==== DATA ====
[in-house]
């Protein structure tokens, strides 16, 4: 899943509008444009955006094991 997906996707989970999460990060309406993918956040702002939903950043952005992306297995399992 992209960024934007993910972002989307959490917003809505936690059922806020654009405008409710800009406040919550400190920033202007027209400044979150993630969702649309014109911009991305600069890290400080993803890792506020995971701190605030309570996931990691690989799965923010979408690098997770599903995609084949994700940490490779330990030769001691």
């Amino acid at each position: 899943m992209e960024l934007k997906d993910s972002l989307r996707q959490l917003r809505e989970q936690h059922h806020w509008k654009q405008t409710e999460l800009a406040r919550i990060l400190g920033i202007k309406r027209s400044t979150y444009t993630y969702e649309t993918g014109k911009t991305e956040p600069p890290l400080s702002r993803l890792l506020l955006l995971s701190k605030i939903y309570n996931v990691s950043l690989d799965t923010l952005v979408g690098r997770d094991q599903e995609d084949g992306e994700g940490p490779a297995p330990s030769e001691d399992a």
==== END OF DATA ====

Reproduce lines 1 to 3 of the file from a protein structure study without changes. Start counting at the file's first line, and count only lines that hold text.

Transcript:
[in-house]
């Protein structure tokens, strides 16, 4: 899943509008444009955006094991 997906996707989970999460990060309406993918956040702002939903950043952005992306297995399992 992209960024934007993910972002989307959490917003809505936690059922806020654009405008409710800009406040919550400190920033202007027209400044979150993630969702649309014109911009991305600069890290400080993803890792506020995971701190605030309570996931990691690989799965923010979408690098997770599903995609084949994700940490490779330990030769001691």
């Amino acid at each position: 899943m992209e960024l934007k997906d993910s972002l989307r996707q959490l917003r809505e989970q936690h059922h806020w509008k654009q405008t409710e999460l800009a406040r919550i990060l400190g920033i202007k309406r027209s400044t979150y444009t993630y969702e649309t993918g014109k911009t991305e956040p600069p890290l400080s702002r993803l890792l506020l955006l995971s701190k605030i939903y309570n996931v990691s950043l690989d799965t923010l952005v979408g690098r997770d094991q599903e995609d084949g992306e994700g940490p490779a297995p330990s030769e001691d399992a």